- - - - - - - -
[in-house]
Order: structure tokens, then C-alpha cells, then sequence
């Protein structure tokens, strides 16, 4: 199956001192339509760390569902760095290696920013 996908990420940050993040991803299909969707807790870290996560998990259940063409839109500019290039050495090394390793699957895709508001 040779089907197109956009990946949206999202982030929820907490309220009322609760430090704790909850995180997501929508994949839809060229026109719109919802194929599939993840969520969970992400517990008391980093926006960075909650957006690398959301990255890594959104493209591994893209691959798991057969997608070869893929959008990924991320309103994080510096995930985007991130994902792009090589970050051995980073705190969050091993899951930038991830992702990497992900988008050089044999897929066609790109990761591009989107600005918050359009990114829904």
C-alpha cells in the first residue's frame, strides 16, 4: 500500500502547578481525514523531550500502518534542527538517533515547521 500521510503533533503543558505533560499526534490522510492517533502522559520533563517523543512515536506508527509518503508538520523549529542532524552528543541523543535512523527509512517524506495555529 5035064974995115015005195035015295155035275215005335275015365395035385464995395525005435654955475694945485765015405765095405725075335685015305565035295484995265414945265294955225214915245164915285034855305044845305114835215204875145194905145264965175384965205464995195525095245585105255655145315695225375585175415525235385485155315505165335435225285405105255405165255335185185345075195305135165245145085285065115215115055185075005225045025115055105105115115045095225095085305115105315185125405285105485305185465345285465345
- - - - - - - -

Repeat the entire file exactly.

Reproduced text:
[in-house]
Order: structure tokens, then C-alpha cells, then sequence
């Protein structure tokens, strides 16, 4: 199956001192339509760390569902760095290696920013 996908990420940050993040991803299909969707807790870290996560998990259940063409839109500019290039050495090394390793699957895709508001 040779089907197109956009990946949206999202982030929820907490309220009322609760430090704790909850995180997501929508994949839809060229026109719109919802194929599939993840969520969970992400517990008391980093926006960075909650957006690398959301990255890594959104493209591994893209691959798991057969997608070869893929959008990924991320309103994080510096995930985007991130994902792009090589970050051995980073705190969050091993899951930038991830992702990497992900988008050089044999897929066609790109990761591009989107600005918050359009990114829904």
C-alpha cells in the first residue's frame, strides 16, 4: 500500500502547578481525514523531550500502518534542527538517533515547521 500521510503533533503543558505533560499526534490522510492517533502522559520533563517523543512515536506508527509518503508538520523549529542532524552528543541523543535512523527509512517524506495555529 5035064974995115015005195035015295155035275215005335275015365395035385464995395525005435654955475694945485765015405765095405725075335685015305565035295484995265414945265294955225214915245164915285034855305044845305114835215204875145194905145264965175384965205464995195525095245585105255655145315695225375585175415525235385485155315505165335435225285405105255405165255335185185345075195305135165245145085285065115215115055185075005225045025115055105105115115045095225095085305115105315185125405285105485305185465345285465345